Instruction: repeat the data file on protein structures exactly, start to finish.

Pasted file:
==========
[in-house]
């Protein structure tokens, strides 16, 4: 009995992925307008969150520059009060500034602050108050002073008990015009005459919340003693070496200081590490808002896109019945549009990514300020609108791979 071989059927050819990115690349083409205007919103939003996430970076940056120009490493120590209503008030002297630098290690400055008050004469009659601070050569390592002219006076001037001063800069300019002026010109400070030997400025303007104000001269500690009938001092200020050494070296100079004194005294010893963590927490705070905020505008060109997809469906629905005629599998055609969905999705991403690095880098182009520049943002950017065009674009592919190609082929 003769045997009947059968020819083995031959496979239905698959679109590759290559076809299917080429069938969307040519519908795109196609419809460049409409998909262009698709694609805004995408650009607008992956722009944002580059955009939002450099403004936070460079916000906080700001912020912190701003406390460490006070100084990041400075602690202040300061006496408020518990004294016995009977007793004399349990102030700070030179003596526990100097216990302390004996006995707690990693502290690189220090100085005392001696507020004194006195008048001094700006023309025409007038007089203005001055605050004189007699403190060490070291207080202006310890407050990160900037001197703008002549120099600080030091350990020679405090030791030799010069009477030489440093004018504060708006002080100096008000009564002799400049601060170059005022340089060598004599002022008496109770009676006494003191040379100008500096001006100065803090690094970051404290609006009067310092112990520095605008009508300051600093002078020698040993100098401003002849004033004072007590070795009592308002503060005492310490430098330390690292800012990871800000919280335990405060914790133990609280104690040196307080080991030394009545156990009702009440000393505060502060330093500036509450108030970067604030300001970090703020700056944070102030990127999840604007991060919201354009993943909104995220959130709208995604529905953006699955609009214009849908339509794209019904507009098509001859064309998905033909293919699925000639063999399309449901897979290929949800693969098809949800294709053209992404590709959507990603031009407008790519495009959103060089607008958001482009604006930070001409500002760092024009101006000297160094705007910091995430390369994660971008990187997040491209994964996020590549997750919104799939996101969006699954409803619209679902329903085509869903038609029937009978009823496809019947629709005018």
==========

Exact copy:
[in-house]
């Protein structure tokens, strides 16, 4: 009995992925307008969150520059009060500034602050108050002073008990015009005459919340003693070496200081590490808002896109019945549009990514300020609108791979 071989059927050819990115690349083409205007919103939003996430970076940056120009490493120590209503008030002297630098290690400055008050004469009659601070050569390592002219006076001037001063800069300019002026010109400070030997400025303007104000001269500690009938001092200020050494070296100079004194005294010893963590927490705070905020505008060109997809469906629905005629599998055609969905999705991403690095880098182009520049943002950017065009674009592919190609082929 003769045997009947059968020819083995031959496979239905698959679109590759290559076809299917080429069938969307040519519908795109196609419809460049409409998909262009698709694609805004995408650009607008992956722009944002580059955009939002450099403004936070460079916000906080700001912020912190701003406390460490006070100084990041400075602690202040300061006496408020518990004294016995009977007793004399349990102030700070030179003596526990100097216990302390004996006995707690990693502290690189220090100085005392001696507020004194006195008048001094700006023309025409007038007089203005001055605050004189007699403190060490070291207080202006310890407050990160900037001197703008002549120099600080030091350990020679405090030791030799010069009477030489440093004018504060708006002080100096008000009564002799400049601060170059005022340089060598004599002022008496109770009676006494003191040379100008500096001006100065803090690094970051404290609006009067310092112990520095605008009508300051600093002078020698040993100098401003002849004033004072007590070795009592308002503060005492310490430098330390690292800012990871800000919280335990405060914790133990609280104690040196307080080991030394009545156990009702009440000393505060502060330093500036509450108030970067604030300001970090703020700056944070102030990127999840604007991060919201354009993943909104995220959130709208995604529905953006699955609009214009849908339509794209019904507009098509001859064309998905033909293919699925000639063999399309449901897979290929949800693969098809949800294709053209992404590709959507990603031009407008790519495009959103060089607008958001482009604006930070001409500002760092024009101006000297160094705007910091995430390369994660971008990187997040491209994964996020590549997750919104799939996101969006699954409803619209679902329903085509869903038609029937009978009823496809019947629709005018």